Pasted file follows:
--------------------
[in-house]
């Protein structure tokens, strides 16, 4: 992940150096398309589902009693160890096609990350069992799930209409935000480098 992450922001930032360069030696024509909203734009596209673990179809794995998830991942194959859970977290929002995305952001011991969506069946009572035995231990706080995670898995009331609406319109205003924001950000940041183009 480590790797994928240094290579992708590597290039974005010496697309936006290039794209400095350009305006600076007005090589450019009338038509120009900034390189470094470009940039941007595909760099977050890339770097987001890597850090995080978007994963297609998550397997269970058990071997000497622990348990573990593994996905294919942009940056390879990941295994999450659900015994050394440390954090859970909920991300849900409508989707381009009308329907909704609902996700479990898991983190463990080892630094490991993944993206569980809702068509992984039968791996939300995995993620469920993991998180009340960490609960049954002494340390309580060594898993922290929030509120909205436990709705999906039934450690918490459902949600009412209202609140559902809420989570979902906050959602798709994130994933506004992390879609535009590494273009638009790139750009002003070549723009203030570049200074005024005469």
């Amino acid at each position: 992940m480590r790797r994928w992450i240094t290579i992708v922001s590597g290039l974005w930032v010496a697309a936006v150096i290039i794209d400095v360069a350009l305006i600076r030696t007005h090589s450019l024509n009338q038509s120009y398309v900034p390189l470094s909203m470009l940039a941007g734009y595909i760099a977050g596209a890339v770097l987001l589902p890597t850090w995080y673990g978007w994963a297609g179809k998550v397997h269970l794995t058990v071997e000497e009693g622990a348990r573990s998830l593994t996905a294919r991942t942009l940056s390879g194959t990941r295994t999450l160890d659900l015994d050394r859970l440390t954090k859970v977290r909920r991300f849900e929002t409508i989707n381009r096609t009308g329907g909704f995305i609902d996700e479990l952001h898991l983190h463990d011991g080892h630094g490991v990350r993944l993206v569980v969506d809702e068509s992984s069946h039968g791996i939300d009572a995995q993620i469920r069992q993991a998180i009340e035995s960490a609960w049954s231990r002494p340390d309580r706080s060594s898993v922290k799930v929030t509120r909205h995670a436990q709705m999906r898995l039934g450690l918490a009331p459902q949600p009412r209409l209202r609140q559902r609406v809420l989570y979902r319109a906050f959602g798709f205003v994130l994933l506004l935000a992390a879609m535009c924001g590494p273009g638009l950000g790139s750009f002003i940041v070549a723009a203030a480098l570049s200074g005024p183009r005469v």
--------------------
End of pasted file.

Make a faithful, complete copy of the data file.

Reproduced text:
[in-house]
């Protein structure tokens, strides 16, 4: 992940150096398309589902009693160890096609990350069992799930209409935000480098 992450922001930032360069030696024509909203734009596209673990179809794995998830991942194959859970977290929002995305952001011991969506069946009572035995231990706080995670898995009331609406319109205003924001950000940041183009 480590790797994928240094290579992708590597290039974005010496697309936006290039794209400095350009305006600076007005090589450019009338038509120009900034390189470094470009940039941007595909760099977050890339770097987001890597850090995080978007994963297609998550397997269970058990071997000497622990348990573990593994996905294919942009940056390879990941295994999450659900015994050394440390954090859970909920991300849900409508989707381009009308329907909704609902996700479990898991983190463990080892630094490991993944993206569980809702068509992984039968791996939300995995993620469920993991998180009340960490609960049954002494340390309580060594898993922290929030509120909205436990709705999906039934450690918490459902949600009412209202609140559902809420989570979902906050959602798709994130994933506004992390879609535009590494273009638009790139750009002003070549723009203030570049200074005024005469």
């Amino acid at each position: 992940m480590r790797r994928w992450i240094t290579i992708v922001s590597g290039l974005w930032v010496a697309a936006v150096i290039i794209d400095v360069a350009l305006i600076r030696t007005h090589s450019l024509n009338q038509s120009y398309v900034p390189l470094s909203m470009l940039a941007g734009y595909i760099a977050g596209a890339v770097l987001l589902p890597t850090w995080y673990g978007w994963a297609g179809k998550v397997h269970l794995t058990v071997e000497e009693g622990a348990r573990s998830l593994t996905a294919r991942t942009l940056s390879g194959t990941r295994t999450l160890d659900l015994d050394r859970l440390t954090k859970v977290r909920r991300f849900e929002t409508i989707n381009r096609t009308g329907g909704f995305i609902d996700e479990l952001h898991l983190h463990d011991g080892h630094g490991v990350r993944l993206v569980v969506d809702e068509s992984s069946h039968g791996i939300d009572a995995q993620i469920r069992q993991a998180i009340e035995s960490a609960w049954s231990r002494p340390d309580r706080s060594s898993v922290k799930v929030t509120r909205h995670a436990q709705m999906r898995l039934g450690l918490a009331p459902q949600p009412r209409l209202r609140q559902r609406v809420l989570y979902r319109a906050f959602g798709f205003v994130l994933l506004l935000a992390a879609m535009c924001g590494p273009g638009l950000g790139s750009f002003i940041v070549a723009a203030a480098l570049s200074g005024p183009r005469v």